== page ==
Our goal is to create a science of the temporal dynamics of learning. A coherent view of temporal dynamics relating to learning does not currently exist. In addition, it is difficult to predict which aspects of learning dynamics will prove the most relevant for improving education. Thus, we chose to identify as our Center Initiatives four broad but critical questions that logically parse the temporal dynamics of learning into its constituent components. The value of this approach is that answering the Initiative questions would, in itself, constitute a somewhat complete science of temporal dynamics of learning.
The selection of Initiatives is based on the idea that there are four sources of temporal dynamics for learning: (1) Dynamics in the external world (including sensory stimuli, interpersonal interactions, and rewards). Some of these dynamics are explicitly learned, for example sequence and order of speech sounds and other sensory inputs. Others influence learning, such as the relative timing between action and reward. (2) Dynamics intrinsic to the brain itself (e.g., cellular processes within neurons, or activity patterns in brain networks, such as oscillations) and dynamics that have been shaped by development and experience. These dynamics can influence how and what the brain learns. (3) Dynamics of the muscles and body. These are learned to enable appropriate movements, and also to allow active movement of sensors like eyes, fingertips, and the body, to sample the environment. (4) Dynamics of learning itself (e.g., the rate and duration of learning). These determine how fast different forms of learning occur, and how long they last.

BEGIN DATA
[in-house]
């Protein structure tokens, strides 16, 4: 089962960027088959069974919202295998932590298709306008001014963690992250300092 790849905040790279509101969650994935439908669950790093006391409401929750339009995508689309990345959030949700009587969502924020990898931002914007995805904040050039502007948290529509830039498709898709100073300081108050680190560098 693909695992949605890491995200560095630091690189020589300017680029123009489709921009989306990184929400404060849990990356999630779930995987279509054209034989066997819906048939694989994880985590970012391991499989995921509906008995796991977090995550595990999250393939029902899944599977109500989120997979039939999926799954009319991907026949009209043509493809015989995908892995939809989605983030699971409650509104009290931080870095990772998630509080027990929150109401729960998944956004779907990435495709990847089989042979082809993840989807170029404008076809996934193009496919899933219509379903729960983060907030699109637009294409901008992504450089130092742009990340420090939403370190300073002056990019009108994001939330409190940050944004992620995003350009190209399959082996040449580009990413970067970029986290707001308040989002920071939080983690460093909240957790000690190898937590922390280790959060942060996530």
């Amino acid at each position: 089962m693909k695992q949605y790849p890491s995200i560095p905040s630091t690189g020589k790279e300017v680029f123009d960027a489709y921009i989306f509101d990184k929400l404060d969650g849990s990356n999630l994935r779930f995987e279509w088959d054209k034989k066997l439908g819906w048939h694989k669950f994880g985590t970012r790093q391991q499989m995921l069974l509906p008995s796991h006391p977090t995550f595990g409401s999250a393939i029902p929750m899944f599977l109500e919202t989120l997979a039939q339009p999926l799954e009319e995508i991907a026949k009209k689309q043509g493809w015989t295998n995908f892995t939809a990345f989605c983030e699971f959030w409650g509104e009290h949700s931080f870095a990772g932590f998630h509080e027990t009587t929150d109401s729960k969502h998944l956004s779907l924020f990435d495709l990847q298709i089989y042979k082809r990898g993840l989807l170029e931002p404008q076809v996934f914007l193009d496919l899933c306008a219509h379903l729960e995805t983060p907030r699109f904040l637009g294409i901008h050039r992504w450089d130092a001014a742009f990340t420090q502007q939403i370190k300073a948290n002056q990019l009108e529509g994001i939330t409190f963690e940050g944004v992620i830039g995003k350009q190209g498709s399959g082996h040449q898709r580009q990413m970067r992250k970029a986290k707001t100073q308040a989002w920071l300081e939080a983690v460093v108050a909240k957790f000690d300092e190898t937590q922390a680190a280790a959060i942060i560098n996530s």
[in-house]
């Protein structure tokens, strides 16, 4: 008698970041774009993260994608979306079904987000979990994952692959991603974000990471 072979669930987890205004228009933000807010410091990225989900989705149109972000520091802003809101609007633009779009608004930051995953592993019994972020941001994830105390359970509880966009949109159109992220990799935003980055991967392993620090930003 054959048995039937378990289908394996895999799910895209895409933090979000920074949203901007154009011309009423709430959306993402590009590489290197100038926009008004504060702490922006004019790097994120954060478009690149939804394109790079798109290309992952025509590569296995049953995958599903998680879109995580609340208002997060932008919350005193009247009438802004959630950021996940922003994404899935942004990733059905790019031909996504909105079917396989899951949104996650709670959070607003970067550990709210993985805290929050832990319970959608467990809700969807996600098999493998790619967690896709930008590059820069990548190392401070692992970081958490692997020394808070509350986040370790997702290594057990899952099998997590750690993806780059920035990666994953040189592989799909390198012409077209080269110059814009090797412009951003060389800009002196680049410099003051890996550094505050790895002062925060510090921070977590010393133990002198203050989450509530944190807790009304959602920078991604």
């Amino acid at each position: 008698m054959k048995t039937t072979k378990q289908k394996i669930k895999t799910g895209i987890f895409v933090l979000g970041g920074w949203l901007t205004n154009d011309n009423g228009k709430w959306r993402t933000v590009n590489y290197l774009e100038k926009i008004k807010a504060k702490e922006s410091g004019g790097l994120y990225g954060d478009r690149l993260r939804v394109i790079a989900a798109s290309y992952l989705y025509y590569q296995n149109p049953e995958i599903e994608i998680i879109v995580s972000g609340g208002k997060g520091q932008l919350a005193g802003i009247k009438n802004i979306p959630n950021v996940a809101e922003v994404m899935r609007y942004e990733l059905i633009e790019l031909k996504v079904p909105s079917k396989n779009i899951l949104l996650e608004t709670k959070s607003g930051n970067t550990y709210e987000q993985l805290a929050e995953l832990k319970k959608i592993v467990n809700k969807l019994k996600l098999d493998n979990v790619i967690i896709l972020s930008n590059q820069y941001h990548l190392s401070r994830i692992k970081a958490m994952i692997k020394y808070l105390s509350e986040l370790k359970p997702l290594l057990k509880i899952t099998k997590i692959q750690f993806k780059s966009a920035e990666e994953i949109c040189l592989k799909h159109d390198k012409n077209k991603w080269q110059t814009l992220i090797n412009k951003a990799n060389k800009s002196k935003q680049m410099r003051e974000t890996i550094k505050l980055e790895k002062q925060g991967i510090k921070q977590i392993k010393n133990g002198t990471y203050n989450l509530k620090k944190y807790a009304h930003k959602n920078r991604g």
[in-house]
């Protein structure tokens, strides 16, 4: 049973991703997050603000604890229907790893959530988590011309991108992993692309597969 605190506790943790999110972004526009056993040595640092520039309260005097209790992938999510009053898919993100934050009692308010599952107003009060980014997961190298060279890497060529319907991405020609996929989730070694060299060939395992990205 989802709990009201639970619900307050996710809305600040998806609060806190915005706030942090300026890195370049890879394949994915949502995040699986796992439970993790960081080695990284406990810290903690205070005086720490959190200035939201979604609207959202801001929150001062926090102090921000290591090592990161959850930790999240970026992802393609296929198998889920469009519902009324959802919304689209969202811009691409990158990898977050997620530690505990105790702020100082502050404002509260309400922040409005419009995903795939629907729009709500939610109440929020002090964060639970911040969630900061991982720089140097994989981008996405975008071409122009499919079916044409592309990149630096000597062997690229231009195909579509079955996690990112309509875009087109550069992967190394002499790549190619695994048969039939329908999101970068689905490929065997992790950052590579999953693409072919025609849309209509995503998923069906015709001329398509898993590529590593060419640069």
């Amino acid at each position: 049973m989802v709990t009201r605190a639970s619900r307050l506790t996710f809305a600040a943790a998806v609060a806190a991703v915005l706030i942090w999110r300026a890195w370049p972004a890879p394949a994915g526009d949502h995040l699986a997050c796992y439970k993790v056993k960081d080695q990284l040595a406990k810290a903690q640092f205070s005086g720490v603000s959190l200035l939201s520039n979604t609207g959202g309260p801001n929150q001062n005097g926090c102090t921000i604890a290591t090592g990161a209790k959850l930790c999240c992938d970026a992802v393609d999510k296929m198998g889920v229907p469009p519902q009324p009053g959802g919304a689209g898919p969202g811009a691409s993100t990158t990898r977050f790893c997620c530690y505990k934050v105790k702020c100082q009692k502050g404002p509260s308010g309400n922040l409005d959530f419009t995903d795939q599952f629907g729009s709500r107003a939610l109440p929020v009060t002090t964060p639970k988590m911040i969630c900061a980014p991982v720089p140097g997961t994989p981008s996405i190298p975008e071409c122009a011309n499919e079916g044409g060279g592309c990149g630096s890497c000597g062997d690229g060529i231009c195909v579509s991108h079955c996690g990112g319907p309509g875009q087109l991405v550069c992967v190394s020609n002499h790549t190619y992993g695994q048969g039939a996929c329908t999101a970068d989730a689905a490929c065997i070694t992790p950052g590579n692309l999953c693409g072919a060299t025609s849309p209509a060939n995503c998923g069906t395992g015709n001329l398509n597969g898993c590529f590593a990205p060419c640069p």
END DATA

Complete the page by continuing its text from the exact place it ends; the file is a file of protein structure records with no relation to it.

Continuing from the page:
Center Research Initiatives:
1. TEMPORAL DYNAMICS OF THE WORLD
: How is temporal information about the world learned and how do the temporal dynamics of the world influence learning?
2. TEMPORAL DYNAMICS OF THE BRAIN
: What are the temporal dynamics of brain cells, brain systems, and behavior? How do these dynamics change with learning, and how do they influence learning?
3. TEMPORAL DYNAMICS OF MOVEMENT AND EXPLORATION
: What are the temporal structures for body movements and sampling the environment and how are they learned?
4. TEMPORAL DYNAMICS OF LEARNING
: What mechanisms determine the time course of learning itself and what general principles explain the dynamics of learning across multiple scales and domains?
Center Integration Initiatives:
(not directly scientific investigations, but designed to aid the development of the science)
Initiative 1: Temporal Dynamics of the World |
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How is temporal information about the world learned and how do the
temporal dynamics of the world influence learning?
(Initiative Coordinators: Dan Feldman and Paula Tallal)
Organisms explicitly learn many aspects of the temporal dynamics of the world, from temporal sequences of basic sensory stimuli (e.g., speech sounds), to dynamics of complex events that must be recognized (e.g., gestures, or dynamic features on computer displays). Other temporal features of our world, such as the relative timing of actions and rewards, can have a significant influence on learning, even though they are not explicitly learned. Our current understanding of how temporal information is learned is quite limited. By increasing our understanding of these processes, we hope to provide insights that will improve teaching and learning of dynamic stimuli. In addition, following a successful example with speech learning, we hope to develop teaching/training tools that manipulate the temporal dynamics of the world to facilitate or improve many forms of learning.
Strand 1.1: Learning of Temporal Patterns: How do organisms recognize, learn, and remember temporal patterns of sensory stimuli, including sequences? How are these represented in the brain, and how do they guide perception and behavior?
Strand 1.2: Cross-modal learning: how does timing of multi-modal sensory stimuli contribute to learning to integrate across modalities?